In his brief introduction to Ephesians, Stephen Fowl says this:
Naturally, it is a mistake to think that there is pure translation, free of all commentary. This is always a matter of degree. Nevertheless, dynamic equivalence translations offer considerably more commentary than the formal correspondence and do so under the guise of providing a translation.p.2
I’m not so sure. It would certainly be possible to attempt to produce a literal gloss, whereby the same English word is used every time the same Greek word is used. I’m not aware of any translation that actually does that. The problem is that the semantic range of English words is not the same as the semantic range of Greek words.
I’m not aware, for example, of any translation that tries to represent the meaning of Paul’s “ψυχικόν” (psychikon – e.g. 1 Cor 15:46) as either “lifeish” or “soulish”. And that’s before we consider how the word is used in sentences, or spoken in performance. A sarcastic comment of “Yeah, right!” does not mean “I agree”, but more something like “Are you insane?”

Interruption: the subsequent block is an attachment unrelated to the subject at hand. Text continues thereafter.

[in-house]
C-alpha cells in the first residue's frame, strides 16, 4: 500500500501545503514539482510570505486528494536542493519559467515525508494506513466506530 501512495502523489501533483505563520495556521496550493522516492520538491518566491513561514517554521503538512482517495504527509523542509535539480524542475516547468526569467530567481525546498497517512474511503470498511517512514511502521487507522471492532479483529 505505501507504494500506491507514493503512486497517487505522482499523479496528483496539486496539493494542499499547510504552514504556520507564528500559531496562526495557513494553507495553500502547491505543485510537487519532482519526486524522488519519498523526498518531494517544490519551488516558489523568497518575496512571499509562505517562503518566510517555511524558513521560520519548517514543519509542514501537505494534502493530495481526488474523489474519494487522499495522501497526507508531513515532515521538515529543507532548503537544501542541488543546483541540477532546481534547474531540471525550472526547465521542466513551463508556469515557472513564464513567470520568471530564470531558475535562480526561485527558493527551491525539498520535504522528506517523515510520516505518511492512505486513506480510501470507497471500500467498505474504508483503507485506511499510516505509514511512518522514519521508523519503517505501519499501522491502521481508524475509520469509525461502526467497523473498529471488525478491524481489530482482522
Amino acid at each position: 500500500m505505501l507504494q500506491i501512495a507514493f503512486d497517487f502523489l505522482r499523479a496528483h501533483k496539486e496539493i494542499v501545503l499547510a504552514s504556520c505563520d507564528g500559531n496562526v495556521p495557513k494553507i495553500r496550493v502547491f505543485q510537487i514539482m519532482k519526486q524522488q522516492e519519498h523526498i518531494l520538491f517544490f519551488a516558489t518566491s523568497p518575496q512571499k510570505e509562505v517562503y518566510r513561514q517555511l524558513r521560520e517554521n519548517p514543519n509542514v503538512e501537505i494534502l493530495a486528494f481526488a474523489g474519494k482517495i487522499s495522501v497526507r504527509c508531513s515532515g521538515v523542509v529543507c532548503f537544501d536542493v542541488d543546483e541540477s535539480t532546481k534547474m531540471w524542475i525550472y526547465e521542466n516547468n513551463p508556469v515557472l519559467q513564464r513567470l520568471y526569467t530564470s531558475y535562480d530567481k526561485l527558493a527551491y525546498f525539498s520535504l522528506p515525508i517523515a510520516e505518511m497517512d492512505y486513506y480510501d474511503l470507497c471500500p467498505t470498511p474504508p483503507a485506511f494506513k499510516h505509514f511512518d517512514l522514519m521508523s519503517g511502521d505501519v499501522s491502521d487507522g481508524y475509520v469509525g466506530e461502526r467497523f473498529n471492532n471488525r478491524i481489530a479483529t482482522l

Literal – word-for-word – translations are likely as interpretative as dynamic – meaning-for-meaning – translations. Glossing the Greek (or Hebrew) text word by word is simply neither informative nor accurate. All translations are commentary, and arguing for a presumed superiority of the formal or literal is simply, I think, to misunderstand how language works.